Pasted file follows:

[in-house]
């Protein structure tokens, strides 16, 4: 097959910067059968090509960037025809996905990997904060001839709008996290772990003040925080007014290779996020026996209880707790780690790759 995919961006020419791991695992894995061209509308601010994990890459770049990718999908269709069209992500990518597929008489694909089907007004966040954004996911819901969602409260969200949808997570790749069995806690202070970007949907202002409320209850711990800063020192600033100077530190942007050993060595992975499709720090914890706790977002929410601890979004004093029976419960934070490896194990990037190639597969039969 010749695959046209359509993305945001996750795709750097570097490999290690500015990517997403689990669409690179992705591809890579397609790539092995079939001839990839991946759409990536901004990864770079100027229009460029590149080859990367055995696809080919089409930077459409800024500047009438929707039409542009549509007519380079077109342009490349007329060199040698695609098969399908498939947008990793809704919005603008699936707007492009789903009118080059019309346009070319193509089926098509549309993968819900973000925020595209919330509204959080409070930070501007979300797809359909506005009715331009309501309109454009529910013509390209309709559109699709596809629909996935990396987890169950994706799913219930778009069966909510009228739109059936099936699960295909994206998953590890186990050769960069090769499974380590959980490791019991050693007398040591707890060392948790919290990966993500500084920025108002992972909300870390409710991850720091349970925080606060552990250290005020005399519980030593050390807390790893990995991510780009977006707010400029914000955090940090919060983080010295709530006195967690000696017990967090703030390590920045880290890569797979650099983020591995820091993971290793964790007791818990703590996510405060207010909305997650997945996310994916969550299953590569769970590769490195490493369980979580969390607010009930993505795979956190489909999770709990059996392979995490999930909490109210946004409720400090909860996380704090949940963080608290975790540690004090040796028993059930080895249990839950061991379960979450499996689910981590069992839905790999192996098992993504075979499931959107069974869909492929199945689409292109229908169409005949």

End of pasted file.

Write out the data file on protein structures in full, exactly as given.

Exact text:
[in-house]
């Protein structure tokens, strides 16, 4: 097959910067059968090509960037025809996905990997904060001839709008996290772990003040925080007014290779996020026996209880707790780690790759 995919961006020419791991695992894995061209509308601010994990890459770049990718999908269709069209992500990518597929008489694909089907007004966040954004996911819901969602409260969200949808997570790749069995806690202070970007949907202002409320209850711990800063020192600033100077530190942007050993060595992975499709720090914890706790977002929410601890979004004093029976419960934070490896194990990037190639597969039969 010749695959046209359509993305945001996750795709750097570097490999290690500015990517997403689990669409690179992705591809890579397609790539092995079939001839990839991946759409990536901004990864770079100027229009460029590149080859990367055995696809080919089409930077459409800024500047009438929707039409542009549509007519380079077109342009490349007329060199040698695609098969399908498939947008990793809704919005603008699936707007492009789903009118080059019309346009070319193509089926098509549309993968819900973000925020595209919330509204959080409070930070501007979300797809359909506005009715331009309501309109454009529910013509390209309709559109699709596809629909996935990396987890169950994706799913219930778009069966909510009228739109059936099936699960295909994206998953590890186990050769960069090769499974380590959980490791019991050693007398040591707890060392948790919290990966993500500084920025108002992972909300870390409710991850720091349970925080606060552990250290005020005399519980030593050390807390790893990995991510780009977006707010400029914000955090940090919060983080010295709530006195967690000696017990967090703030390590920045880290890569797979650099983020591995820091993971290793964790007791818990703590996510405060207010909305997650997945996310994916969550299953590569769970590769490195490493369980979580969390607010009930993505795979956190489909999770709990059996392979995490999930909490109210946004409720400090909860996380704090949940963080608290975790540690004090040796028993059930080895249990839950061991379960979450499996689910981590069992839905790999192996098992993504075979499931959107069974869909492929199945689409292109229908169409005949």